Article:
STEVE INSKEEP, HOST:
A lot of taxpayer money is at stake in this next story. The number of public charter schools is growing. When they attract students, they also attract public funding - and that is also true when the charter school is an online school.
One dominant force in creating online charter schools is a company called K-12. Now, traditional school districts are fighting the company's efforts to set up a virtual academy.
Here's Dave DeWitt of North Carolina Public Radio.
DAVE DEWITT, BYLINE: Melissa Williams is getting ahead of her high school classmates. She's sitting at her family computer, tucked into a corner of the living room, taking online classes.
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MELISSA WILLIAMS: You just log in here. And it shows all your courses right here. This is the only one I'm enrolled in right now...
DEWITT: Melissa is taking an SAT prep class for credit, and last year took Latin, honors English and Spanish.
WILLIAMS: I really liked it. I liked being able to work at my own pace. And sitting in my pajamas at home working on it. That was, of course, a good perk.
DEWITT: Melissa is taking these online courses through a program offered by the state of North Carolina. But next year, she and other students could have another option.
The North Carolina Virtual Academy is a proposed full-time online charter school that would serve students in kindergarten through high school. K-12 already operates schools like these in 29 states. The company has enough students enrolled that it would be the 30th largest school district in the country.
Jeff Kwitowski is K-12's spokesman.
JEFF KWITOWSKI: What parents really want is the ability to have options and choices.
DEWITT: If a student like Melissa enrolls in the Virtual Academy, the $7,000 or so of per-pupil funding her home district gets from local, state, and federal sources would go to K-12. And that has sparked debates at local schools boards across the state. And there's something else some school board members are upset about...
Susan Evans is on the school board in Wake County.
SUSAN EVANS: This charter school obtained their approval through an improper process that usurped the proper channels, and because of that, I think it's appropriate for us to get involved.
DEWITT: Earlier this year, the State Board of Education refused to consider the online charter application for this fall, saying it wanted to look more closely at the funding model.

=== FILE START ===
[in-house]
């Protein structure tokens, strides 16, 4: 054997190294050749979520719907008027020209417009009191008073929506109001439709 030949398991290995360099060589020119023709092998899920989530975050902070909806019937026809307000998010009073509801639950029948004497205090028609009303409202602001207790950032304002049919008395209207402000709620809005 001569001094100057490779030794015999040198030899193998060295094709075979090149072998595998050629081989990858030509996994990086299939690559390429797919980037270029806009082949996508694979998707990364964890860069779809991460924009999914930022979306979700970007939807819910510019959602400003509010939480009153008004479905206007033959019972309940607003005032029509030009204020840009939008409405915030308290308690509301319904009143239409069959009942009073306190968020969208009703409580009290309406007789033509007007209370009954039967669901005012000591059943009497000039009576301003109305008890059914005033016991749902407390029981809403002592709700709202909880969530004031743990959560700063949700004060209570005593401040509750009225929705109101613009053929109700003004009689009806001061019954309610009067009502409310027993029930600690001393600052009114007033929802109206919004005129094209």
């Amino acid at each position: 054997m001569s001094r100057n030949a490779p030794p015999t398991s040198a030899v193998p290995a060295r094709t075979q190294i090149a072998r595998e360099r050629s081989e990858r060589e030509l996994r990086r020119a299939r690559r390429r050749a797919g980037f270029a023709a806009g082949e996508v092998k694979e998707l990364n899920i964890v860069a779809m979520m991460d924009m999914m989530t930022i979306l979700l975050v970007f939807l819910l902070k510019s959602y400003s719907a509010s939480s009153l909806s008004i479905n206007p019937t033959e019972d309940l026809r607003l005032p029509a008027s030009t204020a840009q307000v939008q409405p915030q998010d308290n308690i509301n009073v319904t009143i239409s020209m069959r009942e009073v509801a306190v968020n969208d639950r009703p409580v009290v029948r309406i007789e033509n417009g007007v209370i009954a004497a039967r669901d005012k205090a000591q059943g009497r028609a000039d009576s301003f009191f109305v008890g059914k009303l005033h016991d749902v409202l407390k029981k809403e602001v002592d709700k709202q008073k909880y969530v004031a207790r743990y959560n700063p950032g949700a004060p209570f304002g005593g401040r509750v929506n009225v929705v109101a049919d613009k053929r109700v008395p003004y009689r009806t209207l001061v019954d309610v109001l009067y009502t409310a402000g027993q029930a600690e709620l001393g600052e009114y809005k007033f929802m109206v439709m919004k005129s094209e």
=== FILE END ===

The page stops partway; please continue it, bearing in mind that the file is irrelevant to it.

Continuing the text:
But K-12 found a never-before used part of the charter school law that allowed it to go straight to a school district for initial approval. So the company approached the Cabarrus County School Board, a relatively small district north of Charlotte. The Board said yes, and in return the district would get 4 percent of the per-pupil revenues K-12 earns from each student.
State School Board Chair Bill Harrison says the deal seems a little too sweet.
DR. BILL HARRISON: I call it a kickback. The Cabarrus County School Board is going to generate some revenue from its sister school boards across the state.
LYNN SHUE: Well, I don't think it's a kickback. Yeah, I think that there would obviously be coming from the opposition.
DEWITT: Cabarrus County School Board Chair Lynn Shue says his board simply made the best financial decision it could.
SHUE: If any of the other school districts had been presented the things that we were presented and they had an opportunity to benefit from this financially, I feel like any of the rest of them would have done it anyway.
DEWITT: But those districts didn't and now, 85 of the 115 school boards in the state have joined the legal fight.
Meanwhile, K-12 is aggressively pursuing students to fill the school it hopes to open in the fall, with TV and radio ads.
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DEWITT: K-12 builds its schools entirely online - no bricks and no mortar. The company says it still deserves a full allotment of per-pupil funding because it offers enhanced curriculum and technology. But even its partner in North Carolina, Cabarrus County School Board chair Lynn Shue, wonders how fair the funding model is.
SHUE: If they get the kind of money with no brick buildings and all the things that we provide, if they get all of that money, and don't provide those things, then they should be - we need to own stock in it, I think.
DEWITT: The fate of the North Carolina Virtual Academy will be decided on today, when the case goes before the North Carolina Superior Court.
For NPR News, I'm Dave DeWitt in Durham, North Carolina. Transcript provided by NPR, Copyright NPR.